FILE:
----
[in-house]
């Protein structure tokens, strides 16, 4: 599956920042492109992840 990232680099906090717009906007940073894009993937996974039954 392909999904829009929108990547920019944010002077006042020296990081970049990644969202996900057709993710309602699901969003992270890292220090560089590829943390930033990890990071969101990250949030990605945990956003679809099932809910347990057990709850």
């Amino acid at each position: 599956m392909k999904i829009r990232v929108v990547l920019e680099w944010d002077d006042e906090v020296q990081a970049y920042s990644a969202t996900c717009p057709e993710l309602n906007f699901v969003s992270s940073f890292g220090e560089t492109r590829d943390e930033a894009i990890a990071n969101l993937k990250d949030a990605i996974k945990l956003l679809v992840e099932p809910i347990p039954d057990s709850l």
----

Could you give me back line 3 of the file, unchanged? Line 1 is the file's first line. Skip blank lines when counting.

């Amino acid at each position: 599956m392909k999904i829009r990232v929108v990547l920019e680099w944010d002077d006042e906090v020296q990081a970049y920042s990644a969202t996900c717009p057709e993710l309602n906007f699901v969003s992270s940073f890292g220090e560089t492109r590829d943390e930033a894009i990890a990071n969101l993937k990250d949030a990605i996974k945990l956003l679809v992840e099932p809910i347990p039954d057990s709850l």